Sézary syndrome (SS), a rare and aggressive form of cutaneous T-cell leukemia, involves an unexpected degree of genomic alteration, including Janus kinase 1 (JAK1) mutations that appear to be sensitive to JAK inhibitors.
SÃ©zary syndrome (SS), a rare and aggressive form of cutaneous T-cell leukemia, involves an unexpected degree of genomic alteration, including Janus kinase 1 (JAK1) mutations that appear to be sensitive to JAK inhibitors, according to authors of a new study published in Nature Communications.1
“We basically found chromosomal chaos in all of our samples,” said coauthor Kojo Elenitoba-Johnson, MD, the C. Nowell, M.D. Professor and director of the Center for Personalized Diagnostics at the Perelman School of Medicine at the University of Pennsylvania in Philadelphia. “We did not expect the degree of genetic complexity that we found in our study.”2
The study revealed “frequent disruption of epigenetic modifiers, cell cycle regulators and subversion of signalling modules involved in T-cell receptor, chemokine, and cytokine signalling pathways critical for T-cell activation, survival and differentiation,” the coauthors reported.1
The researchers conducted an integrated gene-sequencing study using whole-genome and whole-exome sequencing, and genomic gene copy number analysis, for 80 SS sample genomes.
In addition to recurrent loss-of-function mutations in well-characterized tumor suppressor genes like TP53 and PTEN, they also found recurrent gain-of-function mutations in JAK1, JAK3, STAT3 and STAT5B, affecting 11% of the SÃ©zary syndrome cell genomes analyzed, and PLCG1 in 9% of genomes analyzed.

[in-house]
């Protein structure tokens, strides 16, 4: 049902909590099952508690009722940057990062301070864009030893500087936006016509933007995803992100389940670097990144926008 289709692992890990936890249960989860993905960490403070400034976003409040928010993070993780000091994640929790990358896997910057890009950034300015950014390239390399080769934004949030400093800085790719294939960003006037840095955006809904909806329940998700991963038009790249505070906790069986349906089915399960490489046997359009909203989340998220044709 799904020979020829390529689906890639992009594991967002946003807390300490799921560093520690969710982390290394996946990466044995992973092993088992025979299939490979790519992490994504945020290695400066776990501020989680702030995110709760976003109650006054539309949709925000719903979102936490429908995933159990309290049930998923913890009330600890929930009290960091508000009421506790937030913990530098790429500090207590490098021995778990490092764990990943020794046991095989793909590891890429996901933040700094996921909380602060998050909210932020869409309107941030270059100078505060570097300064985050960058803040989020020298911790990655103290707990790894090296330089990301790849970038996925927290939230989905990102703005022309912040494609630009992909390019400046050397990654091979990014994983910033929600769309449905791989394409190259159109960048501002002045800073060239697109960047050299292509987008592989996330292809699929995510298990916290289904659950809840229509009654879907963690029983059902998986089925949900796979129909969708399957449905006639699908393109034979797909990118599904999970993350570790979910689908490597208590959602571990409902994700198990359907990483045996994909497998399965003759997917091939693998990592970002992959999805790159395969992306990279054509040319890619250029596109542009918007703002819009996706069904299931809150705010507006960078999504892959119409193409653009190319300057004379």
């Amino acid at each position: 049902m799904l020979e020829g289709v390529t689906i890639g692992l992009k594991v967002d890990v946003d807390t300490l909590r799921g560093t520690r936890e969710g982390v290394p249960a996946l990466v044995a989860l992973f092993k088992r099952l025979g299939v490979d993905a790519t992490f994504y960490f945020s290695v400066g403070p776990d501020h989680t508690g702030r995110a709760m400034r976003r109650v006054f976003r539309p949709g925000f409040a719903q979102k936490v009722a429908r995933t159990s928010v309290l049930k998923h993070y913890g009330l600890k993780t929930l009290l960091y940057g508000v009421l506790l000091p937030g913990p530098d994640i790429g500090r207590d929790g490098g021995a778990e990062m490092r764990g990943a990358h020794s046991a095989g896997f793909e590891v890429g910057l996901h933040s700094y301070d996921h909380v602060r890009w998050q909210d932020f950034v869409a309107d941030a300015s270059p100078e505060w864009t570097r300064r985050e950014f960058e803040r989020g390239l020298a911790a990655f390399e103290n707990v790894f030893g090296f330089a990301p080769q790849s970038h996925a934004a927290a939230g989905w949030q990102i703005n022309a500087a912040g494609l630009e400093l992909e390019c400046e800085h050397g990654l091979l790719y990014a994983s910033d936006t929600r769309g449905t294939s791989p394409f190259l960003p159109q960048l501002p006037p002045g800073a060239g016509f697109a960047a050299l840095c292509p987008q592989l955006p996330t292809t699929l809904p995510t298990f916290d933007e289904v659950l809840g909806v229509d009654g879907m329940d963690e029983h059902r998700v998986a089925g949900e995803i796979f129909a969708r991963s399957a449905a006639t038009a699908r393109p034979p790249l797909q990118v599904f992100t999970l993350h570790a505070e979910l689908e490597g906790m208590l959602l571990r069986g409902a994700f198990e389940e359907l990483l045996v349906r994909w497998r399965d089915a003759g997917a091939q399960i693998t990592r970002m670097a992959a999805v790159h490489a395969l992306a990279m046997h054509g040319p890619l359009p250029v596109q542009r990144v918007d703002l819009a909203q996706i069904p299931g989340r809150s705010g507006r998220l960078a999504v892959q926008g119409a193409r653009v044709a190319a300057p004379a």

A preliminary drug-mutation matching assessment, found that the JAK1 mutation-harboring tumor cells were sensitive to JAK tyrosine kinase inhibitors. These results “highlight the complex genomic landscape of SS and a role for inhibition of JAK/STAT pathways for the treatment of SS,” the coauthors reported.
“With knowledge like this, we can design clinical trials using JAK inhibitors for SS patients based on their JAK mutations,” noted Elenitoba-Johnson. “But this is just the start. These results highlight the genetic vulnerabilities that we can use in designing precision medicine therapies.”
The team also found recurrent loss-of-function and deletion mutations in genes like ARID1A, MLLs, SETDIA/B, and demethylase and DNA methyltransferase genes, which are involved in chromatin remodelling and histone modification. ARID1A deletions and loss-of-function mutations were found in 40.3% of the SÃ©zary syndrome cell genomes analyzed.
These represent “a striking profile of recurrent loss-of-function alterations in the forms of deletions and inactivating mutations targeting the epigenetic modification machinery,” the coauthors noted.1 “These results highlight the substantial contribution of epigenetic deregulation in the pathogenesis of SS and provide targeted insights to study the mechanisms of sensitivity and resistance to inhibitors of histone deacetylases and DNA methyltransferases in SS patients.”
SÃ©zary syndrome’s incidence rate is between 0.3 and 2 cases per 100,000 people in the United States, annually. Patients have a 5-year survival rate of less than 30%.